The Psychotic Symptom Rating Scales , French version , is a 17-item multidimensional measure of delusions and auditory hallucinations. Symptoms are rated over the past 2 weeks. Two scales exist for auditory hallucinations (11 items) and delusions (6 items). A 5-point ordinal scale is used to rate symptom scores (0–4).
The Simpson-Angus Scale , French version , is a 10-item rating scale that has been used widely for the assessment of extrapyramidal side effects in both clinical practice and research settings . Each item of the 10-item Simpson-Angus Scale is rated on a 5-point scale (0–4), and the mean score is obtained by adding the items and dividing by 10.
For all patients, the symptom-rating assessments were administered by clinicians trained to reliably administer these scales. Regular tests of interrater reliability were conducted. Intraclass correlations for the different scales were above 0.85. To assure the blinding of the raters, appointments were organized by the main investigator (J.F.) and the local investigators (A.I., A.B., G.T.). Independent evaluators were present only at assessment times. They did not participate in clinical meetings or supervision and had different research meetings focusing on data collection. Participants were taught not to disclose their allocation to the evaluators before T1 and T2. A test for blinding was conducted after each assessment. Raters were asked to guess the group allocation of the participant and indicate the certainty of their guess on a form while describing any hints they received if they were certain of the participant’s group allocation. At T1, 4 PEPS participants and 2 TAU participants gave an involuntary hint disclosing their allocation during the interview with evaluators, and a nurse disclosed the allocation of 1 TAU participant by mistake. Three participants were wrongly allocated (2 TAU participants identified as PEPS participants and 1 PEPS participant as a TAU participant). Blinding was maintained at T2, and no newer disclosure of the allocation was highlighted.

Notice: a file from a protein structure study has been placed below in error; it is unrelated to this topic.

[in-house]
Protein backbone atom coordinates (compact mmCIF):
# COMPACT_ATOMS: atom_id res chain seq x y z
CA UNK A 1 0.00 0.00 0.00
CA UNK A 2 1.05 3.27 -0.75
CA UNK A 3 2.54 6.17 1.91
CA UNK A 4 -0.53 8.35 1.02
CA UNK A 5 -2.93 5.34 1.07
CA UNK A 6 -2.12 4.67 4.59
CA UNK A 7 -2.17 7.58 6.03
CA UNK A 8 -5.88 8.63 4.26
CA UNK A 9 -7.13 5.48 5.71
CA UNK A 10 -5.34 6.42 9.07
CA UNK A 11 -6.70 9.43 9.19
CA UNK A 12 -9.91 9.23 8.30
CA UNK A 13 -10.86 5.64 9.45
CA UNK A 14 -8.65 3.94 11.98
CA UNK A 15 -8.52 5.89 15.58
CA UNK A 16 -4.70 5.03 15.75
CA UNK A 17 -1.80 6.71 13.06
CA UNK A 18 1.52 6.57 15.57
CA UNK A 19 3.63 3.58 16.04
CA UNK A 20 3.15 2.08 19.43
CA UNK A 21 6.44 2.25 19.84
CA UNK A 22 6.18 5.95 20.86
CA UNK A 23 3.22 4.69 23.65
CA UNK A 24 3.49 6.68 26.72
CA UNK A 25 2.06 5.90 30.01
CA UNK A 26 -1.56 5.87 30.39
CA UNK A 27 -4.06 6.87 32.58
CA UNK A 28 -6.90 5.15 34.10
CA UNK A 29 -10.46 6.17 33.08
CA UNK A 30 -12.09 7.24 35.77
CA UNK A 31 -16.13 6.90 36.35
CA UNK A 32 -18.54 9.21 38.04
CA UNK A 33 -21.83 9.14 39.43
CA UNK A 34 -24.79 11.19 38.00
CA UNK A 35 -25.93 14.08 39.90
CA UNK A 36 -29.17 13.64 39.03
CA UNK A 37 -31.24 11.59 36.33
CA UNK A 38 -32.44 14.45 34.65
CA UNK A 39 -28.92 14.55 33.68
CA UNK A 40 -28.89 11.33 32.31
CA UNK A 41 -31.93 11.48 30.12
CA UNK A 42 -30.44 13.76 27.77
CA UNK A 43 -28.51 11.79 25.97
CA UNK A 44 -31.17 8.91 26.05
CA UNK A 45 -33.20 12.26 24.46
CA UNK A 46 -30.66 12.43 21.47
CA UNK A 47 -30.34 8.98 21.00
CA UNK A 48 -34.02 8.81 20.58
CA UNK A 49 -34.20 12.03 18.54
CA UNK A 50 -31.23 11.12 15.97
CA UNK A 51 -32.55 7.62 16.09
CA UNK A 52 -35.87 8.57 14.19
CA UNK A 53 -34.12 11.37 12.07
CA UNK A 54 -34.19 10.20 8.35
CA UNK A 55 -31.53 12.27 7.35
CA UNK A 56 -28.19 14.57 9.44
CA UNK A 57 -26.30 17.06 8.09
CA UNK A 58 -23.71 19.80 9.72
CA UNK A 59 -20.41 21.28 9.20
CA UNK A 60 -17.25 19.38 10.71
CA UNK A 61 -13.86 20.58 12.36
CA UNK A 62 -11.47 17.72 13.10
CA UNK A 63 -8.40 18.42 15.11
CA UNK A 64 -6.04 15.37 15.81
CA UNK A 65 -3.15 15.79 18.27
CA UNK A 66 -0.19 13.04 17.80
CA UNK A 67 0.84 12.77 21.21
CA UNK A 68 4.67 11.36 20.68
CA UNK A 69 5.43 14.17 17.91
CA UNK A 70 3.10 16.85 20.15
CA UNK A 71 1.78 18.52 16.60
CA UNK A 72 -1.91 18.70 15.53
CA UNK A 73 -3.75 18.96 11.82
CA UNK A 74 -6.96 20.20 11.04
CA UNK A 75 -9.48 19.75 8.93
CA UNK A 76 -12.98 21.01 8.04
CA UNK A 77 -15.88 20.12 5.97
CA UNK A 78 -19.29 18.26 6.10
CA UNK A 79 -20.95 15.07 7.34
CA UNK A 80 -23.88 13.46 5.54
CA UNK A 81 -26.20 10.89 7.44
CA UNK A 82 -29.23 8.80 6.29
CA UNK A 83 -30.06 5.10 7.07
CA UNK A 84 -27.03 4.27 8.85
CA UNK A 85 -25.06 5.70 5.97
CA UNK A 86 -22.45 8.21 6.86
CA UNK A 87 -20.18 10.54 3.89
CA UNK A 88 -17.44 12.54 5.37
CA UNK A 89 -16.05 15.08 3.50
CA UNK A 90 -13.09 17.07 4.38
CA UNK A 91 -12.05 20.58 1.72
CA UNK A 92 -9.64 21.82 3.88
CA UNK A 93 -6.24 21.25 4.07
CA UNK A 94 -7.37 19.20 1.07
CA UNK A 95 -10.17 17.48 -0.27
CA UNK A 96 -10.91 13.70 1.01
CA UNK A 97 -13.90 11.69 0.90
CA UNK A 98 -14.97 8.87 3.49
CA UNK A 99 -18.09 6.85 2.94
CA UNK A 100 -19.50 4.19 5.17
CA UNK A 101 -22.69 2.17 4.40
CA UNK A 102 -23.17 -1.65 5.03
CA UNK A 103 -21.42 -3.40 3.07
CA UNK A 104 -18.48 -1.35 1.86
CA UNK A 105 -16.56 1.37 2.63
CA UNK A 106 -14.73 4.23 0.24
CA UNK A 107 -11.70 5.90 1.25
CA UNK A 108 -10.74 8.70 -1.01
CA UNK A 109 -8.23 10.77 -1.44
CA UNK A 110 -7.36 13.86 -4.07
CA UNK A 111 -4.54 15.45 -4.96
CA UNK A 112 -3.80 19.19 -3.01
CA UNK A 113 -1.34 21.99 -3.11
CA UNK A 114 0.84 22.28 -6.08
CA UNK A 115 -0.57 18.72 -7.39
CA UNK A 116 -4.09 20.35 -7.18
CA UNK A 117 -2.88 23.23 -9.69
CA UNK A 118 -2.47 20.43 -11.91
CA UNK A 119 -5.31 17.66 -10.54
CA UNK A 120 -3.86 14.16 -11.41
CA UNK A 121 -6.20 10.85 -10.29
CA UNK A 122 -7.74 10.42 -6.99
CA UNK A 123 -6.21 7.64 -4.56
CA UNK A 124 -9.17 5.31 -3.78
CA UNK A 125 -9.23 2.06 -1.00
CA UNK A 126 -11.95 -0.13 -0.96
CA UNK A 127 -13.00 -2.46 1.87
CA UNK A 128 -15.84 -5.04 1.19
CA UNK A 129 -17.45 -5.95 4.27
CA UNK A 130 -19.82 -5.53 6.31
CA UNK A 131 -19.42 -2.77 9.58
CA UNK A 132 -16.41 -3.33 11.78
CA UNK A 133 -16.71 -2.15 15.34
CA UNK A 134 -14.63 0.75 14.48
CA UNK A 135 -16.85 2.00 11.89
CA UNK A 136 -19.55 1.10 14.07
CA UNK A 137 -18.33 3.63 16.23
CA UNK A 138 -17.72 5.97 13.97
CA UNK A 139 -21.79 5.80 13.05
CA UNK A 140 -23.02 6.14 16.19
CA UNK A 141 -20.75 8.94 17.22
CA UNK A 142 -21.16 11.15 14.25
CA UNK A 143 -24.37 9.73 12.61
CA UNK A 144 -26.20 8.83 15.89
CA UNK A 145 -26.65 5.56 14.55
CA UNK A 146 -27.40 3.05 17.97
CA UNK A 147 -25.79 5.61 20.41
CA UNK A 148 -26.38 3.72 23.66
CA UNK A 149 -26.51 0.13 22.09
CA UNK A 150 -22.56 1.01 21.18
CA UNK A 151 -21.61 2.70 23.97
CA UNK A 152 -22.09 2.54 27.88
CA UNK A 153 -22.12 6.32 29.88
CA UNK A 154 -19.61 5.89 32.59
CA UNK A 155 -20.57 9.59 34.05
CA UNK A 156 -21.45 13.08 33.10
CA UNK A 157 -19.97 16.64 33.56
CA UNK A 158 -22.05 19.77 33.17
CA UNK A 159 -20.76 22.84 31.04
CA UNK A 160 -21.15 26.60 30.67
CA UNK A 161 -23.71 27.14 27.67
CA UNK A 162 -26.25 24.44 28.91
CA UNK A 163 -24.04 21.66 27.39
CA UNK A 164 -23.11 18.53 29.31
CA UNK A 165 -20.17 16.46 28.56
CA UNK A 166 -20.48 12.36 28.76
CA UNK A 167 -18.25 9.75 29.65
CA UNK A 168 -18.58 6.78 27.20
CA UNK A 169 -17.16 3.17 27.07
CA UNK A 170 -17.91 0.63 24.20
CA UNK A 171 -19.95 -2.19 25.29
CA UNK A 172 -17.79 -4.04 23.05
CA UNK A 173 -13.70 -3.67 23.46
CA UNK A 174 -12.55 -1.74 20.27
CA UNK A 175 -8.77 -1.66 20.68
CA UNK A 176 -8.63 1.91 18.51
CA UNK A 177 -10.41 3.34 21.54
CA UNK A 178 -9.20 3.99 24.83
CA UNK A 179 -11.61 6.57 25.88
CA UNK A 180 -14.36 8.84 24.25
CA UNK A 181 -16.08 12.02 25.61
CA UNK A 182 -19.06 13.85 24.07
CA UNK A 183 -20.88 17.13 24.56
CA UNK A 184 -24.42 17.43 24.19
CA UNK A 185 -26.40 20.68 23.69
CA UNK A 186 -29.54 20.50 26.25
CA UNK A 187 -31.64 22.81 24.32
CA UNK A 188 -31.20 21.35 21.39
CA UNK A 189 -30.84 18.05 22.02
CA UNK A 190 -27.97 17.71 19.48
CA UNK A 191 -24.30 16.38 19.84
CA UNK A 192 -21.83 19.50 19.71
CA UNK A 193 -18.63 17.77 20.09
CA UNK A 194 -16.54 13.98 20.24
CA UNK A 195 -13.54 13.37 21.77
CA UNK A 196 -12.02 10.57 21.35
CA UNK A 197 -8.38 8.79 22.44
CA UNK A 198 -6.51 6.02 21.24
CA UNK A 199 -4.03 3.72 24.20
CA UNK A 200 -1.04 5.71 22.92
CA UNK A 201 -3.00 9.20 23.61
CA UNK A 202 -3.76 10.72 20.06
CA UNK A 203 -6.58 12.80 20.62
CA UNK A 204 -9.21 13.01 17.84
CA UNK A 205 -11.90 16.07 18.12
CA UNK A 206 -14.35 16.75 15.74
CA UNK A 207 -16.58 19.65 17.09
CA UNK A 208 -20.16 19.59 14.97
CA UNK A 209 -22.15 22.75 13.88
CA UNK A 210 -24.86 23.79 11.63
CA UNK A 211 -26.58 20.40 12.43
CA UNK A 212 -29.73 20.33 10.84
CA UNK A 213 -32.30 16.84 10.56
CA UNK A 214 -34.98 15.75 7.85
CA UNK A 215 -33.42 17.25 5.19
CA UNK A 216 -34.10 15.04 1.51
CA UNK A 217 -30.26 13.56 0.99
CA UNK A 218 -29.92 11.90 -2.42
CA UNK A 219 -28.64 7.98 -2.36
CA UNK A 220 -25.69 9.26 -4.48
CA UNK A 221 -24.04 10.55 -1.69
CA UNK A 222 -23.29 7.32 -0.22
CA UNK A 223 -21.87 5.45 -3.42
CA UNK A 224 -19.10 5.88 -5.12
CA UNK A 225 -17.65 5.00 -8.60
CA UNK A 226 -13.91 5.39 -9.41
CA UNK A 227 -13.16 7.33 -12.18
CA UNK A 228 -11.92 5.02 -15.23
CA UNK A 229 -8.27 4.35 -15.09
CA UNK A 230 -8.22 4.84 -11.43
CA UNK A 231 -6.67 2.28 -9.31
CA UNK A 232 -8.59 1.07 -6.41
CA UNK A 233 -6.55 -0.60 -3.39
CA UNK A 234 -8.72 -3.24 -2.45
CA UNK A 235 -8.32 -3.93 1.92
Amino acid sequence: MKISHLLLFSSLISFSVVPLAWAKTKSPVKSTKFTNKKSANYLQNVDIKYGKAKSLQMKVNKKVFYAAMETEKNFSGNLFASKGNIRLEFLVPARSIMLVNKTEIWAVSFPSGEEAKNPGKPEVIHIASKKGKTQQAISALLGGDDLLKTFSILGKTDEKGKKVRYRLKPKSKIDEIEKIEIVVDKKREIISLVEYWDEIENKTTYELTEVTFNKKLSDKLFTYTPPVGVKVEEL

All analyses were conducted using the IBM SPSS Statistics package version 22. All statistical tests were two tailed, and significance was set at the 0.05 level. From the pilot study , the sample size was calculated with an α set at 0.05, a β set conservatively at 0.95 and an effect size f of 0.44 for the apathy and anhedonia SANS composite score. Using an a priori computation for an ANCOVA, the proposed trial required a total sample size of 70 participants for the two arms. With an estimated dropout rate of 16%, 84 participants were estimated to be needed, and approximately 110 potential participants were screened. Intention-to-treat analysis was used for each outcome. The multiple imputation method was performed with 50 imputations using the fully conditional specification method to impute missing data for the patients who completed the baseline but neither the post-test nor the 6-month follow-up assessment. The multiple imputation process was stratified by treatment arm and involved regression of the relevant outcome variables with missing information (dropouts with no end of treatment scores) on all the non-missing values of the baseline outcome measures (all variables in the first column of Table 2) with the addition of age and gender. A multiple regression approach to ANCOVA was used to allow adequate pooling of the estimates. Differences between post-test and pre-test as well as differences between 6-month follow-up and pre-test scores were treated as dependent variables, treatment condition was a fixed factor, and pretreatment scores were covariates. The improvement and deterioration of patients in the two groups were evaluated on the main outcome with the participants who were assessed at the post-test. Using the standard error of the difference and an α-level of 0.05, patients who scored 0.208 points lower or higher at the post-test were considered to have significantly improved or deteriorated.